The first supergroup of the rock era delivered a generous set of more than two hours of songs that allowed the three men to showcase their respective strengths, with Stills' still-astonishing guitar skills, Nash's light tenor soaring as he played the keys, and Crosby being Crosby, with long white hair cascading past his shoulders as he belted out full-throttled songs such as a defiant "Almost Cut My Hair."
The men (who began singing together at either Mama Cass Elliot or Joni Mitchell's house, depending on whom you ask) have always had an unconventional harmonizing style. It was apparent that age has inflicted its damage most notably on Stills' raspy voice when he sang alone, but together, the three voices warmly caressed one another in a way that was as soothing as it was evocative. A highlight was Bob Dylan's "Girl From the North Country," where the trio sounded more like they were singing on the back porch.
The famously liberal trio were not short on political opinion, even though "Ohio" was disappointingly absent from the set. "I don't think that the men who wrote our Constitution [believed] that the people with the biggest TV budgets should get the keys to the kingdom," Crosby said at one point. The band's second song was "Chicago," about the violence and unrest at the 1968 Democratic National Convention, and you could either see the song as an irrelevant time capsule from the past or a comment on the upcoming national conventions of each party. (I chose the latter.)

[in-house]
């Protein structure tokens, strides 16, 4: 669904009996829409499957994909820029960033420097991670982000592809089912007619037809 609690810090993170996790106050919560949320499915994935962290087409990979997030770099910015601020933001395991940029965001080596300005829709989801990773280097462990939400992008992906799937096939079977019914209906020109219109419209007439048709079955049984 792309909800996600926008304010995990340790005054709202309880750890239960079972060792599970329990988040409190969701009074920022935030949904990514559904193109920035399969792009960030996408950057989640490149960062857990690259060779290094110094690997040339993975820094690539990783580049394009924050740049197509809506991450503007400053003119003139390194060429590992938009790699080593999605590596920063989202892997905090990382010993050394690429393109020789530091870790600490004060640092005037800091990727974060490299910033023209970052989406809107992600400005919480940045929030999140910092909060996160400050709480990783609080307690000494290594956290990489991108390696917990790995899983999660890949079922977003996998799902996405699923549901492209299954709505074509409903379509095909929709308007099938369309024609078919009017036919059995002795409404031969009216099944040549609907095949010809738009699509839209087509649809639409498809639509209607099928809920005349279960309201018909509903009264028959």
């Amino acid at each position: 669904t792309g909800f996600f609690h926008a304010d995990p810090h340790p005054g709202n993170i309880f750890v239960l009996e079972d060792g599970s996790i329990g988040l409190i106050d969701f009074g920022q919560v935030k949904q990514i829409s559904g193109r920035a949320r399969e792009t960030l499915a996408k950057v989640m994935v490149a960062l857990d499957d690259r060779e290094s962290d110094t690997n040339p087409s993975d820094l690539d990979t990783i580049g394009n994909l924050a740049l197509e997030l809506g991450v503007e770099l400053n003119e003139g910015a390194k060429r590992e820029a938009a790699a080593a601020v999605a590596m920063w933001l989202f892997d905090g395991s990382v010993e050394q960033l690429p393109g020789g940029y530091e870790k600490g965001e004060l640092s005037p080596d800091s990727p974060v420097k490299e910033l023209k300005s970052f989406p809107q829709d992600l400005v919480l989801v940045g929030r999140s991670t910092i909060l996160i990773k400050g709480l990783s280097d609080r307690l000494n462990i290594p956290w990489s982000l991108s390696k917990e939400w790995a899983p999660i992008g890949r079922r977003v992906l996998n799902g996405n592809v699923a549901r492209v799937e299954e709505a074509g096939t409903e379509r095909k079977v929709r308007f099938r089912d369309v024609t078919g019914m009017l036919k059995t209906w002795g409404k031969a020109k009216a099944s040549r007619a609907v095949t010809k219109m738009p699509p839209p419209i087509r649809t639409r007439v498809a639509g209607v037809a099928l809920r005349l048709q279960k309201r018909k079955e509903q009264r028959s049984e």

The evening was broken in half, with a 15-minute intermission that ended the ascending momentum of a three-pronged guitar assault on the Buffalo Springfield cover "Bluebird," an epic version of "Deja Vu," and Stills' explosive "Love the One You're With" that closed the first set.
But the opening of the second set allowed the three to shoo most of their five bandmates backstage and showcase their love songs.
The stage was spare, with the emphasis on the men who were once integral parts of the Byrds, the Hollies and Buffalo Springfield.
The night wasn't perfect. Some tunes bore the marks of excess that scarred the 1970s, with awkward earnestness and guitar solos that seemed unending. Songs such as "Southern Cross" and "Our House" haven't aged well, but at the very least the three men have.
A closer look
R When • Thursday
Where • Red Butte Garden, Salt Lake City
Bottom line • Crosby, Stills & Nash forever young.